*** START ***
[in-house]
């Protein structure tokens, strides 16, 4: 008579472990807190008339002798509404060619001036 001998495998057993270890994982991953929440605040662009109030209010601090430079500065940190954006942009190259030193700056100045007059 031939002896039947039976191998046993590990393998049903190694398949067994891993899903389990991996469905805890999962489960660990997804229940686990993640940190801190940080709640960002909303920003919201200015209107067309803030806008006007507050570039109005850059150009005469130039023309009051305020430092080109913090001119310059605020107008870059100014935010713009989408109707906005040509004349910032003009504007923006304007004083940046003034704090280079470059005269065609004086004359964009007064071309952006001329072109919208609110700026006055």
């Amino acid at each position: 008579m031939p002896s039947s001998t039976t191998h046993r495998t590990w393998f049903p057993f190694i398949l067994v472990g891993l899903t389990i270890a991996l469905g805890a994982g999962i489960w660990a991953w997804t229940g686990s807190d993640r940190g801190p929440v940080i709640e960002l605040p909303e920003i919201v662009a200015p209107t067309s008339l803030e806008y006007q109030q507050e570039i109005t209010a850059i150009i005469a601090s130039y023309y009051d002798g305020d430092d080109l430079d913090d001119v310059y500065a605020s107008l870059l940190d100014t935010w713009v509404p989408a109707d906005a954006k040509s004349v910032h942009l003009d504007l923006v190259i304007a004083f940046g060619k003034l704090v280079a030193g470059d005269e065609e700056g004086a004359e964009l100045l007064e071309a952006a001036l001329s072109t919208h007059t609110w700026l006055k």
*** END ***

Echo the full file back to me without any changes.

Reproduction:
[in-house]
């Protein structure tokens, strides 16, 4: 008579472990807190008339002798509404060619001036 001998495998057993270890994982991953929440605040662009109030209010601090430079500065940190954006942009190259030193700056100045007059 031939002896039947039976191998046993590990393998049903190694398949067994891993899903389990991996469905805890999962489960660990997804229940686990993640940190801190940080709640960002909303920003919201200015209107067309803030806008006007507050570039109005850059150009005469130039023309009051305020430092080109913090001119310059605020107008870059100014935010713009989408109707906005040509004349910032003009504007923006304007004083940046003034704090280079470059005269065609004086004359964009007064071309952006001329072109919208609110700026006055």
């Amino acid at each position: 008579m031939p002896s039947s001998t039976t191998h046993r495998t590990w393998f049903p057993f190694i398949l067994v472990g891993l899903t389990i270890a991996l469905g805890a994982g999962i489960w660990a991953w997804t229940g686990s807190d993640r940190g801190p929440v940080i709640e960002l605040p909303e920003i919201v662009a200015p209107t067309s008339l803030e806008y006007q109030q507050e570039i109005t209010a850059i150009i005469a601090s130039y023309y009051d002798g305020d430092d080109l430079d913090d001119v310059y500065a605020s107008l870059l940190d100014t935010w713009v509404p989408a109707d906005a954006k040509s004349v910032h942009l003009d504007l923006v190259i304007a004083f940046g060619k003034l704090v280079a030193g470059d005269e065609e700056g004086a004359e964009l100045l007064e071309a952006a001036l001329s072109t919208h007059t609110w700026l006055k």